The Health Benefits Of Eating Fish
Most Americans don't eat the recommended servings of fish, which are rich in brain and heart-healthy fats.

The Health Benefits of Eating Fish

The evidence is in – fish is an important part of a healthy diet, providing nutrients not available in other foods. Yet while nutritionists and the American Heart Association recommend eating at least two servings of fish a week, research shows most Americans consume less than half that amount. Here are the top health benefits of eating fish, and why you need to make more room in your diet for seafood.

Fish Is Rich in Heart-Healthy Omega-3s

The fat in fish contains long-chain omega-3 fatty acids, which keep blood vessels strong and prevent heart attacks. According to the American Heart Association, omega-3 fatty acids decrease the risk of arhythmias (abnormal heartbeats) and lower cholesterol and triglyceride levels, slowing the buildup of artery-thickening plaque. In fact, an analysis of more than 20 large-scale studies found that one to two 3-ounce servings a week of fatty fish such as salmon, herring, mackerel, anchovies, or sardines reduces the risk of dying from heart disease by 36 percent.

Fish Is High in Vitamins and Minerals

Selenium is an important mineral thought to support healthy thyroid function and prevent inflammation and age-related cell damage. Fish is one of the best sources of selenium, which is only present in a limited number of foods. Fish is also rich in magnesium, which helps muscles function well and works together with calcium to strengthen bones. And salmon and trout are a good source of vitamin B-12, which your body needs to make red blood cells and keep the central nervous system functioning well.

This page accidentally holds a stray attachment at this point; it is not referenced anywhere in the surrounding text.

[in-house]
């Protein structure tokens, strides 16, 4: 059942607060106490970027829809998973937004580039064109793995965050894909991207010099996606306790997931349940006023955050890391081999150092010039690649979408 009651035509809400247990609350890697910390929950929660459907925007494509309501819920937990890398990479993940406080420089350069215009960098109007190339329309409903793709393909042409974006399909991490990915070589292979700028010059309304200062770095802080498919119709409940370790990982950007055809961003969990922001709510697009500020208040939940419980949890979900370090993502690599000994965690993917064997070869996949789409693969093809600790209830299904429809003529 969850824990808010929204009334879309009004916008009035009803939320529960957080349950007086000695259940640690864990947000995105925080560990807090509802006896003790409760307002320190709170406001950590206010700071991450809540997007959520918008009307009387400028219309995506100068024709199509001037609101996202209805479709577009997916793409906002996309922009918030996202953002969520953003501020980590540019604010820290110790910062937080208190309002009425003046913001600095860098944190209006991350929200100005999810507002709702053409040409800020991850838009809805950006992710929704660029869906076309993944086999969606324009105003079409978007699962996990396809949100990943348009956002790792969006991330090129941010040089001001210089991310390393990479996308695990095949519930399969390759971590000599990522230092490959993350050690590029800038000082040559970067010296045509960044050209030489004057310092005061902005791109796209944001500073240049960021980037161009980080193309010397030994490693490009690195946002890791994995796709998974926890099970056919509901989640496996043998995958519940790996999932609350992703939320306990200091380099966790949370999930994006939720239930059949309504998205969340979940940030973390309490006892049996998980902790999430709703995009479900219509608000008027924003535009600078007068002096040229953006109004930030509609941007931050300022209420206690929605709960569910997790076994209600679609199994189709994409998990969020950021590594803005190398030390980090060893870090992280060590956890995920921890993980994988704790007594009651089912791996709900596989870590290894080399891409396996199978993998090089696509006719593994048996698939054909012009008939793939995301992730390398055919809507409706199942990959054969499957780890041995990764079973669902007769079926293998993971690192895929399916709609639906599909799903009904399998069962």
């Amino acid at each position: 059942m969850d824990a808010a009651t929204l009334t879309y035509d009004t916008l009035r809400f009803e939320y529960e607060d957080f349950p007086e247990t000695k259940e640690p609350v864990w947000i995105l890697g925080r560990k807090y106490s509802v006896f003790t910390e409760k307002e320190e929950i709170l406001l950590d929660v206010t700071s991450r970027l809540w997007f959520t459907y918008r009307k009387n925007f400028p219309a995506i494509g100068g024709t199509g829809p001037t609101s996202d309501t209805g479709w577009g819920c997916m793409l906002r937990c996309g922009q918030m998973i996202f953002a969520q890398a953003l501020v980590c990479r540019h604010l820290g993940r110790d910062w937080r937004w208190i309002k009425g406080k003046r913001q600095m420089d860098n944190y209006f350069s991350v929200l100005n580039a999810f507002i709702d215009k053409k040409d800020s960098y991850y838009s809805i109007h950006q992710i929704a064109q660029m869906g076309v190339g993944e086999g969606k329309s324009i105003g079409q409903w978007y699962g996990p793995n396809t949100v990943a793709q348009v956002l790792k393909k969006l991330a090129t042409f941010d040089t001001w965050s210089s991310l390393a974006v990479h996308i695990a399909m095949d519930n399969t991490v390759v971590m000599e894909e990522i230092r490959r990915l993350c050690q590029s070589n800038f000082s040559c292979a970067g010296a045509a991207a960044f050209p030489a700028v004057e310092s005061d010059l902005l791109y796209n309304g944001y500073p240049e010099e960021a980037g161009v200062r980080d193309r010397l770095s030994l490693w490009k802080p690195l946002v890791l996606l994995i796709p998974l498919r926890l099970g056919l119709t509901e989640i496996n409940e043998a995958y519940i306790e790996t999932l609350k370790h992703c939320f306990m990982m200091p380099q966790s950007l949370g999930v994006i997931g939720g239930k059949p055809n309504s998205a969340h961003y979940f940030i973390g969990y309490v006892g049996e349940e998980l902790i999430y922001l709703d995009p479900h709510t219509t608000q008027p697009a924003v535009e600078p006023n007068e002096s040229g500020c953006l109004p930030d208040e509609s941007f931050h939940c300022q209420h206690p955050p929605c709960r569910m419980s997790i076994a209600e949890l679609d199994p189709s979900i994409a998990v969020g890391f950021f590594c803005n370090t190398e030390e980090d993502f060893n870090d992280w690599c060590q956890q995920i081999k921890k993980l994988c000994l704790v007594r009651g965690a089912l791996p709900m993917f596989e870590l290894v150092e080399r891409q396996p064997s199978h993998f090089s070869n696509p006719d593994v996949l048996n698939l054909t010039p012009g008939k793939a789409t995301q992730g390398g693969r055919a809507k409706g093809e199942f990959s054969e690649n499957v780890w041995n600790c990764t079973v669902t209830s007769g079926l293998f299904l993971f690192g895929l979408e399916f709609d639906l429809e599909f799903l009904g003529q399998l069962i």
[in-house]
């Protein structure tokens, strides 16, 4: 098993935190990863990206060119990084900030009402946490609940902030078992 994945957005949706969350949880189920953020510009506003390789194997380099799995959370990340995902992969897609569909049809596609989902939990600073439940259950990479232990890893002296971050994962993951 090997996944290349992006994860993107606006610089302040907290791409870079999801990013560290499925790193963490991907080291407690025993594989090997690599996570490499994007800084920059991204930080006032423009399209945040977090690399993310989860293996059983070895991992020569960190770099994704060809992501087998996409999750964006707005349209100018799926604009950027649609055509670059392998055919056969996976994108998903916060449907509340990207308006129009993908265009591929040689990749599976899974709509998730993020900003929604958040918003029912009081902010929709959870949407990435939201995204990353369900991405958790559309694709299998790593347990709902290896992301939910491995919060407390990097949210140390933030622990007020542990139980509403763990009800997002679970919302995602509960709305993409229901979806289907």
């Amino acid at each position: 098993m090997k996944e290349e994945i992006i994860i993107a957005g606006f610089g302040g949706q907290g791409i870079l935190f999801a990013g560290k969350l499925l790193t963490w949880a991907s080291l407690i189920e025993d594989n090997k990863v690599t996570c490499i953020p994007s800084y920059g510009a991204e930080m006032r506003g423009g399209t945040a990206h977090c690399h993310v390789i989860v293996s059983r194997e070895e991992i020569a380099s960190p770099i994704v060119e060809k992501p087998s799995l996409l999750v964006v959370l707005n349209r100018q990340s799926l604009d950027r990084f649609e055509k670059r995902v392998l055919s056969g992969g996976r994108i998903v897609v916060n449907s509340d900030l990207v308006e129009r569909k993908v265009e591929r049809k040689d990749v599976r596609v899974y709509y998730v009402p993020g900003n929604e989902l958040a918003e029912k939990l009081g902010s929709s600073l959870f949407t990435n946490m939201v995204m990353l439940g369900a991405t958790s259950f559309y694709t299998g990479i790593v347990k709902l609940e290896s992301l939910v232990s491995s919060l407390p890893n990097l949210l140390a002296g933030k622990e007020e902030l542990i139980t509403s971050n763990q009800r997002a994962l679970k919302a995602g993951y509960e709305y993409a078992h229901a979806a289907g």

Fish Replaces Saturated Fat

While fish is high in protein, it’s not high in saturated fat like beef and pork. Therefore when you make fish the centerpiece of your meal, you do yourself a double favor. And fish has weight-loss benefits as well, with most types containing between 5 and 15 percent fat, less than lean meat. And consider this: a three-ounce serving of sole or cod has just 100 calories compared with 214 in the same amount of steak.

Eating Fish Builds Strong Bones

Vitamin D plays a key role in building healthy bones, and small fish low on the food chain like herring and sardines are tops when it comes to vitamin D, with more than 1300 IUs (international units) in one three-ounce serving. Herring, sardines, and other whole canned fish are also high in calcium and other bone-building nutrients.

Most Popular Types of Fish are Safe

You’ve probably heard that it’s bad to eat too much fish because of the risk of mercury. This is true, but the benefits and risks of eating fish vary depending on a person’s stage of life, and pregnant women and children are the main ones at risk. For the average full grown adult, the health benefits of eating fish twice a week outweigh the risk.

It’s also important to realize that some types of fish contain much more mercury than others. The worst offenders are shark, swordfish, king mackerel and tilefish – luckily fish we don’t eat very often. Popular types of fish like canned light tuna, salmon, pollock, and catfish are much lower in mercury, and it’s safe to eat your recommended two servings a week.

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Melanie Haiken, Health and Fitness Expert

Melanie Haiken writes about health, wellness and fitness for national magazines and websites. She specializes in discovering and reporting the latest research on diet, nutrition, fitness, weight loss and other health-related topics. Her award-winning stories have appeared in Fitness, Shape, Health, Forbes, and other respected magazines. She also contributes health stories to numerous Kaiser Permanente newsletters and other publications.